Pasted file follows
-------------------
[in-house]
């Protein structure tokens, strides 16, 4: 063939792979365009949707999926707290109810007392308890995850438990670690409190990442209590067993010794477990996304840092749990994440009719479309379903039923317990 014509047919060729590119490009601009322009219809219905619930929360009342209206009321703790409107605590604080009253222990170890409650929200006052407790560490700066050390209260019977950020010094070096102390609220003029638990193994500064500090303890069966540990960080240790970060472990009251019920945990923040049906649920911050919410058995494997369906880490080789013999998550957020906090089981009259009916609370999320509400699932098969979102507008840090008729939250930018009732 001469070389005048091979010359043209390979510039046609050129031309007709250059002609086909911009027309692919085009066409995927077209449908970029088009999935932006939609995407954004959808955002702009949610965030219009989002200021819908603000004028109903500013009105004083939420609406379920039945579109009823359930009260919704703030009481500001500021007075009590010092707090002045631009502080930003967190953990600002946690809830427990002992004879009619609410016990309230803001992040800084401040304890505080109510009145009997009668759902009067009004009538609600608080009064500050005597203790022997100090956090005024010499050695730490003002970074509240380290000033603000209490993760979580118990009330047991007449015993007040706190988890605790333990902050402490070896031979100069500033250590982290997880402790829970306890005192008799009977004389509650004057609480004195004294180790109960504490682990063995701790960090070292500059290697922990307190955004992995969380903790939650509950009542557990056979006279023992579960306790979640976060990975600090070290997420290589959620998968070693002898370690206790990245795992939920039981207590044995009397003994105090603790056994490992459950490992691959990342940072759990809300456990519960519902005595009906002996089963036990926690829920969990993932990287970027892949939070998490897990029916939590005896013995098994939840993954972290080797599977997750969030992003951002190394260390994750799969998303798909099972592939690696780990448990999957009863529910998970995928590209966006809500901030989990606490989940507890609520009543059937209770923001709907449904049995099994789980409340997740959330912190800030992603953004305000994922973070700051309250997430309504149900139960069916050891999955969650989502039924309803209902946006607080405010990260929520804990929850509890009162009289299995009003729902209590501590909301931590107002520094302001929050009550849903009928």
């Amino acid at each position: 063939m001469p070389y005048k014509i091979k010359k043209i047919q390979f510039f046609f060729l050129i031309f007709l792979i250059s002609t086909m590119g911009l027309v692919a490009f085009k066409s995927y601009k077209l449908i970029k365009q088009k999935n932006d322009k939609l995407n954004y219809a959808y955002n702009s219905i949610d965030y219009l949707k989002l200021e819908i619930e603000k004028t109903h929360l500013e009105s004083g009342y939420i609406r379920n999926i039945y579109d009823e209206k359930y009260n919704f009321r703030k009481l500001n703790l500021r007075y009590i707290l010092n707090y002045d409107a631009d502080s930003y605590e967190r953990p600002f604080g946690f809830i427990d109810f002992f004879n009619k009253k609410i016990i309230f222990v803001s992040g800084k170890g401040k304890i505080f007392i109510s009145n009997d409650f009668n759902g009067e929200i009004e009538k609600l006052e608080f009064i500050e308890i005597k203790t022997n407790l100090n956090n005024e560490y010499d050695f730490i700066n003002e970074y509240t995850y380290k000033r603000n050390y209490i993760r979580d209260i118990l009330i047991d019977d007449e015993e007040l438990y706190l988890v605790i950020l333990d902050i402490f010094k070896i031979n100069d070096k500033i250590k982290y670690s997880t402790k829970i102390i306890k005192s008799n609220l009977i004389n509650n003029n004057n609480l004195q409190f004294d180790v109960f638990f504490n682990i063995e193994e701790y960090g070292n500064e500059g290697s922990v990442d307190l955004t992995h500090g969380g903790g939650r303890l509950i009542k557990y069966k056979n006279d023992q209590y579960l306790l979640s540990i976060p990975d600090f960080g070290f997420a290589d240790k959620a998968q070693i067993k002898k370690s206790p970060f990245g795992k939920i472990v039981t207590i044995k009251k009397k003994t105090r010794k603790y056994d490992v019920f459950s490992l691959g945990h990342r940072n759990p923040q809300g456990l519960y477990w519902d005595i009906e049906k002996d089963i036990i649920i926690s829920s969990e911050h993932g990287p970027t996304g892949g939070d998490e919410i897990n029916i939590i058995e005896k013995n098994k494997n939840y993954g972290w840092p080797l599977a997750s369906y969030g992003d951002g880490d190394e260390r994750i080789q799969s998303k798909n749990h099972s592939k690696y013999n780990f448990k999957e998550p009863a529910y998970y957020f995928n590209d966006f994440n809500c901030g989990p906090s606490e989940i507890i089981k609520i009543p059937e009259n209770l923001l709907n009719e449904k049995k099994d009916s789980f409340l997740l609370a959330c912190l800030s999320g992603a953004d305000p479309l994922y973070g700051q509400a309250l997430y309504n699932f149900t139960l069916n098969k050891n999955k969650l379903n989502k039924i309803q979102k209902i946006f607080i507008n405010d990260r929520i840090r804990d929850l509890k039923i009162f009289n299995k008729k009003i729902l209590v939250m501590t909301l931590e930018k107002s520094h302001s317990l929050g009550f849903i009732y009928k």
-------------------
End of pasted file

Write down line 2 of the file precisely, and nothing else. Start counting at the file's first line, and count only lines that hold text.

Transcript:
């Protein structure tokens, strides 16, 4: 063939792979365009949707999926707290109810007392308890995850438990670690409190990442209590067993010794477990996304840092749990994440009719479309379903039923317990 014509047919060729590119490009601009322009219809219905619930929360009342209206009321703790409107605590604080009253222990170890409650929200006052407790560490700066050390209260019977950020010094070096102390609220003029638990193994500064500090303890069966540990960080240790970060472990009251019920945990923040049906649920911050919410058995494997369906880490080789013999998550957020906090089981009259009916609370999320509400699932098969979102507008840090008729939250930018009732 001469070389005048091979010359043209390979510039046609050129031309007709250059002609086909911009027309692919085009066409995927077209449908970029088009999935932006939609995407954004959808955002702009949610965030219009989002200021819908603000004028109903500013009105004083939420609406379920039945579109009823359930009260919704703030009481500001500021007075009590010092707090002045631009502080930003967190953990600002946690809830427990002992004879009619609410016990309230803001992040800084401040304890505080109510009145009997009668759902009067009004009538609600608080009064500050005597203790022997100090956090005024010499050695730490003002970074509240380290000033603000209490993760979580118990009330047991007449015993007040706190988890605790333990902050402490070896031979100069500033250590982290997880402790829970306890005192008799009977004389509650004057609480004195004294180790109960504490682990063995701790960090070292500059290697922990307190955004992995969380903790939650509950009542557990056979006279023992579960306790979640976060990975600090070290997420290589959620998968070693002898370690206790990245795992939920039981207590044995009397003994105090603790056994490992459950490992691959990342940072759990809300456990519960519902005595009906002996089963036990926690829920969990993932990287970027892949939070998490897990029916939590005896013995098994939840993954972290080797599977997750969030992003951002190394260390994750799969998303798909099972592939690696780990448990999957009863529910998970995928590209966006809500901030989990606490989940507890609520009543059937209770923001709907449904049995099994789980409340997740959330912190800030992603953004305000994922973070700051309250997430309504149900139960069916050891999955969650989502039924309803209902946006607080405010990260929520804990929850509890009162009289299995009003729902209590501590909301931590107002520094302001929050009550849903009928």